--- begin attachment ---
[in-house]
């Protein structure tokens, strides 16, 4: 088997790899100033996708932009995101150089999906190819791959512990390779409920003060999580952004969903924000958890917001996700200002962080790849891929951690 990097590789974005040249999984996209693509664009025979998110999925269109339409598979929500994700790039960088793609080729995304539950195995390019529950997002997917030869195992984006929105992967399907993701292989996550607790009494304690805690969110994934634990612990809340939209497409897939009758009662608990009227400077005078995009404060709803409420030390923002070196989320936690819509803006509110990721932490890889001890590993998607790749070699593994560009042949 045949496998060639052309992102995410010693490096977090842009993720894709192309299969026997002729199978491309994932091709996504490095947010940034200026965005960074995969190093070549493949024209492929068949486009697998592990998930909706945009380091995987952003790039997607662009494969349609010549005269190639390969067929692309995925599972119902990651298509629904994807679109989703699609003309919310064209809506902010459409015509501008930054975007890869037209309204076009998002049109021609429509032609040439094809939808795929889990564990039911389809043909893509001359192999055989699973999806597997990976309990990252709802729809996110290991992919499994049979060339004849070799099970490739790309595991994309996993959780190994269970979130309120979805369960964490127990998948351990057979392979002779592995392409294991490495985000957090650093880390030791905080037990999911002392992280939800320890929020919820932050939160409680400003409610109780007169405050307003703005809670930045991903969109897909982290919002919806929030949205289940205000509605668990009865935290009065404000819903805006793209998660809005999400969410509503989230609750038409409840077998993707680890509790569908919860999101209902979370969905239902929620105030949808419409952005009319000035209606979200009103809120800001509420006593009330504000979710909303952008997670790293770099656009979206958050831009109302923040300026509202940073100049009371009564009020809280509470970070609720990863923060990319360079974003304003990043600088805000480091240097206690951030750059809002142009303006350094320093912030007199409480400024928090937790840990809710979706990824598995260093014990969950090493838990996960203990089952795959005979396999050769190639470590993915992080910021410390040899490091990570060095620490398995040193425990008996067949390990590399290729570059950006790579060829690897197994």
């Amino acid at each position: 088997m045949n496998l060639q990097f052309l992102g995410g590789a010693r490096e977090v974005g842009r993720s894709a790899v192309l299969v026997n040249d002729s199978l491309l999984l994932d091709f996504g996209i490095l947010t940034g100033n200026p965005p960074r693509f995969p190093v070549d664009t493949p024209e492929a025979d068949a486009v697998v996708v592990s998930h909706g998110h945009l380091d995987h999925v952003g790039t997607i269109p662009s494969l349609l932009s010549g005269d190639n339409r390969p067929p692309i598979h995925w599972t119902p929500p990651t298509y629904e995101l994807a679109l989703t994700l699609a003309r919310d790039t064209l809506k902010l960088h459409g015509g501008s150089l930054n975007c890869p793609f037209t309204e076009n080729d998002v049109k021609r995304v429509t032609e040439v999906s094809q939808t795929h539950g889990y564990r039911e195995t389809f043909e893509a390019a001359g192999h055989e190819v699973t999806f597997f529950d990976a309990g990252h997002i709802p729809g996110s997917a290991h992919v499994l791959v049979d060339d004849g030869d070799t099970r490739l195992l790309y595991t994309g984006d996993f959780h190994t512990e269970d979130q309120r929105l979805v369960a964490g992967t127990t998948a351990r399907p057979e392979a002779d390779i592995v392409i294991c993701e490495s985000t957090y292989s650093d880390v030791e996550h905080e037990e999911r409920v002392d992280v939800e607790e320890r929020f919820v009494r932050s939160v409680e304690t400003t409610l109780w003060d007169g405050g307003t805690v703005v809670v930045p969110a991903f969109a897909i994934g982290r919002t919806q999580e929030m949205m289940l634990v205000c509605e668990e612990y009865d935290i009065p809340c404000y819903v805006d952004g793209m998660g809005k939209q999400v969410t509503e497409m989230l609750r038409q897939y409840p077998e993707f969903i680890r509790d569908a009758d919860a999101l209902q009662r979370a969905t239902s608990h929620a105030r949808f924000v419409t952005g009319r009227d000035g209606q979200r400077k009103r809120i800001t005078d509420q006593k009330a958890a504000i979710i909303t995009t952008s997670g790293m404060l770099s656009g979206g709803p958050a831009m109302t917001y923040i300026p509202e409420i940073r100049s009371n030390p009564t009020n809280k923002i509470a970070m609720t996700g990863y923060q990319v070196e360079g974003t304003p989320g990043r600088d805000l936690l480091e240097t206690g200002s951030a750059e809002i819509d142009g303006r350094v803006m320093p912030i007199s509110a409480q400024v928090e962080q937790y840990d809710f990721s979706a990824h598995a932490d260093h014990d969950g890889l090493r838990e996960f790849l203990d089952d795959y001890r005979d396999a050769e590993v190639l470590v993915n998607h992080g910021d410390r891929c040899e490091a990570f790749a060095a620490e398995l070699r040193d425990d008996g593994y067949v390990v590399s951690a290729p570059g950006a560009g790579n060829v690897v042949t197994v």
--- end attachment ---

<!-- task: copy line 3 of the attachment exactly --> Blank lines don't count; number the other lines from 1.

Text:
């Amino acid at each position: 088997m045949n496998l060639q990097f052309l992102g995410g590789a010693r490096e977090v974005g842009r993720s894709a790899v192309l299969v026997n040249d002729s199978l491309l999984l994932d091709f996504g996209i490095l947010t940034g100033n200026p965005p960074r693509f995969p190093v070549d664009t493949p024209e492929a025979d068949a486009v697998v996708v592990s998930h909706g998110h945009l380091d995987h999925v952003g790039t997607i269109p662009s494969l349609l932009s010549g005269d190639n339409r390969p067929p692309i598979h995925w599972t119902p929500p990651t298509y629904e995101l994807a679109l989703t994700l699609a003309r919310d790039t064209l809506k902010l960088h459409g015509g501008s150089l930054n975007c890869p793609f037209t309204e076009n080729d998002v049109k021609r995304v429509t032609e040439v999906s094809q939808t795929h539950g889990y564990r039911e195995t389809f043909e893509a390019a001359g192999h055989e190819v699973t999806f597997f529950d990976a309990g990252h997002i709802p729809g996110s997917a290991h992919v499994l791959v049979d060339d004849g030869d070799t099970r490739l195992l790309y595991t994309g984006d996993f959780h190994t512990e269970d979130q309120r929105l979805v369960a964490g992967t127990t998948a351990r399907p057979e392979a002779d390779i592995v392409i294991c993701e490495s985000t957090y292989s650093d880390v030791e996550h905080e037990e999911r409920v002392d992280v939800e607790e320890r929020f919820v009494r932050s939160v409680e304690t400003t409610l109780w003060d007169g405050g307003t805690v703005v809670v930045p969110a991903f969109a897909i994934g982290r919002t919806q999580e929030m949205m289940l634990v205000c509605e668990e612990y009865d935290i009065p809340c404000y819903v805006d952004g793209m998660g809005k939209q999400v969410t509503e497409m989230l609750r038409q897939y409840p077998e993707f969903i680890r509790d569908a009758d919860a999101l209902q009662r979370a969905t239902s608990h929620a105030r949808f924000v419409t952005g009319r009227d000035g209606q979200r400077k009103r809120i800001t005078d509420q006593k009330a958890a504000i979710i909303t995009t952008s997670g790293m404060l770099s656009g979206g709803p958050a831009m109302t917001y923040i300026p509202e409420i940073r100049s009371n030390p009564t009020n809280k923002i509470a970070m609720t996700g990863y923060q990319v070196e360079g974003t304003p989320g990043r600088d805000l936690l480091e240097t206690g200002s951030a750059e809002i819509d142009g303006r350094v803006m320093p912030i007199s509110a409480q400024v928090e962080q937790y840990d809710f990721s979706a990824h598995a932490d260093h014990d969950g890889l090493r838990e996960f790849l203990d089952d795959y001890r005979d396999a050769e590993v190639l470590v993915n998607h992080g910021d410390r891929c040899e490091a990570f790749a060095a620490e398995l070699r040193d425990d008996g593994y067949v390990v590399s951690a290729p570059g950006a560009g790579n060829v690897v042949t197994v």